Sunday, January 11, 2009

Standards for a Jewish Retirement Home Gig

One of the best parts of this writing this blog is the great questions I get in my inbox. Today's came (via Twitter) from a fellow who is going to be playing violin at a Jewish retirement home sometime soon. He was hoping to get an idea of what to play. This is a tough question because I don't know who the audience is or, besides being mostly of Ashkenazi descent, what their background is. But it's hard to go too wrong with the standards. I'll give my answer in a moment, but first I want to give credit to Joy Perrin "Music for Seniors," from Millvale California, who's set list gave me a jumping off point.

Here's my response:

"I think your best bet is picking up a copy of Velvel Pasternak's Jewish Fake Book. It's well respected with lots of the standard repetoire represented. I don't think it's in the right key for the violin, but transposing it should be pretty straightforward.

There's also a nice collection of standard klezmer repertoire in C that might be useful.

There are many wonderful violinists who have recorded Jewish music, but probably the best violin focused albums are Itzhak Perlman's "A Jewish Violin" and "Klezmer: In a Fiddler's House." Here's a video of Perlman playing with some other notable klezmer musicians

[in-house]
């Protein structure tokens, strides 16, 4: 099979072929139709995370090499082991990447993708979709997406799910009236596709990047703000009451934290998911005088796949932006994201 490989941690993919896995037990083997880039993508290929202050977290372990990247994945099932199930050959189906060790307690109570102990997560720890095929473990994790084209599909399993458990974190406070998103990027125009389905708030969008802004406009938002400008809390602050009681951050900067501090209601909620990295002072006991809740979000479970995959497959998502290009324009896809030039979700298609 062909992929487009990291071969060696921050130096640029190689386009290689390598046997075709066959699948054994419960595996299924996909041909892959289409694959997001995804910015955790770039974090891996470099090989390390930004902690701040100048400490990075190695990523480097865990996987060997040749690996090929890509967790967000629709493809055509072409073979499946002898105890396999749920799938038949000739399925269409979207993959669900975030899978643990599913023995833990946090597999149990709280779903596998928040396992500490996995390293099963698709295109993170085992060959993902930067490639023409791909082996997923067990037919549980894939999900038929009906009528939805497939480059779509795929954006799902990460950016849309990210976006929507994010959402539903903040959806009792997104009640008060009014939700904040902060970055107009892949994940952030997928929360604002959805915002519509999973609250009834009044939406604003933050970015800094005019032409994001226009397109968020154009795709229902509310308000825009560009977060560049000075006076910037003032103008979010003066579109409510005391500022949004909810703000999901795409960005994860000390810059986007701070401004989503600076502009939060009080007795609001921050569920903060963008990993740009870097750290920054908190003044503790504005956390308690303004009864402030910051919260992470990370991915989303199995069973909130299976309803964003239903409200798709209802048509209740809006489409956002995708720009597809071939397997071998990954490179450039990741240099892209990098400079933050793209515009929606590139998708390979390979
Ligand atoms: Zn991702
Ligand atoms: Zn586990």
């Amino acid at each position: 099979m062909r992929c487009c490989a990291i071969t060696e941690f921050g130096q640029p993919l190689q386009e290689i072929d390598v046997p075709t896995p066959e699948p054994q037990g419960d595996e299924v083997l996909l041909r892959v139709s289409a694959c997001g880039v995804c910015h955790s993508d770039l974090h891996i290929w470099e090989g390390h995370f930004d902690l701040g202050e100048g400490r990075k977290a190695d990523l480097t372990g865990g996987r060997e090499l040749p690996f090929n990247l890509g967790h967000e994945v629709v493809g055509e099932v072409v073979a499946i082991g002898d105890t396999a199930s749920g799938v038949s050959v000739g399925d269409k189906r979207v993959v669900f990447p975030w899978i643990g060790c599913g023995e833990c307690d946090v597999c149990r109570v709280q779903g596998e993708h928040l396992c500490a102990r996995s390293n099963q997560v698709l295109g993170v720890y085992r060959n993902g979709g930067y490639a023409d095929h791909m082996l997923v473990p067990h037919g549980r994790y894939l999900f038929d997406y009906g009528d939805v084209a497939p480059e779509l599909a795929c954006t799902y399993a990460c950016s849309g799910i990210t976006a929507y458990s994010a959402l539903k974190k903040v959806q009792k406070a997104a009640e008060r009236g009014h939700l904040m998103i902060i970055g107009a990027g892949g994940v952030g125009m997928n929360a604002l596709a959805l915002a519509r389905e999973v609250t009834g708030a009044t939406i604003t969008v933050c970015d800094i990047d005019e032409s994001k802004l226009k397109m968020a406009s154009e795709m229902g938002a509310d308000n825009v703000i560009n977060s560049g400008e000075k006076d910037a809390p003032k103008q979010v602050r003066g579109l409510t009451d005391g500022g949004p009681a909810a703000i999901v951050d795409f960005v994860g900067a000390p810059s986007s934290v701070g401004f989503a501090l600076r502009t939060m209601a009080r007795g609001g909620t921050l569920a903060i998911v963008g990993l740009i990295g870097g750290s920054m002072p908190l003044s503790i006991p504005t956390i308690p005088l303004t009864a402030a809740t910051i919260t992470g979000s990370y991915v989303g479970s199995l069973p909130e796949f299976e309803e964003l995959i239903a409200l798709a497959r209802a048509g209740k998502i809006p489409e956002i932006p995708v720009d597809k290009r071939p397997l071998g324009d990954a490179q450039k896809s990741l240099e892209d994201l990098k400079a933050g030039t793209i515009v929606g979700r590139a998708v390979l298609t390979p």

You can find Perlman's albums here: and at

Here's a list of songs (with videos) that would be reasonable starting points:

Oiffen Pripichik -
Beltz -
Grine Kuzinah -
As Der Rebbe Tzingt -
My Yiddishe Mama -
Sheyne Vi de Levone -
Abi Gezunt - &
Bei Mir Bist Du Schoen -
Rozhinkes mit Mandlen -
Hava Nagilah -
Hatikvah (Israeli National Anthem) -
Tumbalalaika -
Papirosen -
Dona Dona -
Rumania, Rumania -
Shalom Aliechem -
If I Were a Rich Man -
Sunrise Sunset -

The last two are from Fiddler on the Roof. Can't go wrong with Fiddler.

One thing to note is that you can have some fun with this material. You can play the songs as authentic Yiddish / klezmer as you like, or not. In the 30's and 40's this material was often played in the US with a "Yiddish swing" feel and in the 1950's much of it was played to Latin rhythms during America's Latin craze (think Ricki Ricardo). In the 1960's much of was reinterpreted through the lens of American Folk music. I've heard classical, rock, and jazz, flavoured versions of many of these. I'd also feel free to mix in other standard American repertoire pieces from the 30's, 40's and 50's."
If you've lived in a Jewish retirement home or played music in one and have any comments, I'd love to hear them and will pass them along.


Dan Carkner said...

Heh.. an interesting topic. I find, with seniors, klezmer musicians usually get a better reaction with folksongs and fiddler on the roof type stuff, as well as russian and "european" standards, than really serious traditional klezmer tunes. although no one seems to mind those either.

Jack said...

Hi Dan. Grin. I don't have any personal experience playing these gigs, but figured this was a good starting point for another fellow with even less experience at them. I'm kind of hoping that someone who has done them pops up with some additional guidance..

Hear that everyone... pop up!

KINNOR said...

Hi, from sefarad

Jack said...

Hi Kinnor. Thanks for the link to your blog. It looks great and I can't wait to get my wife to translate it for me!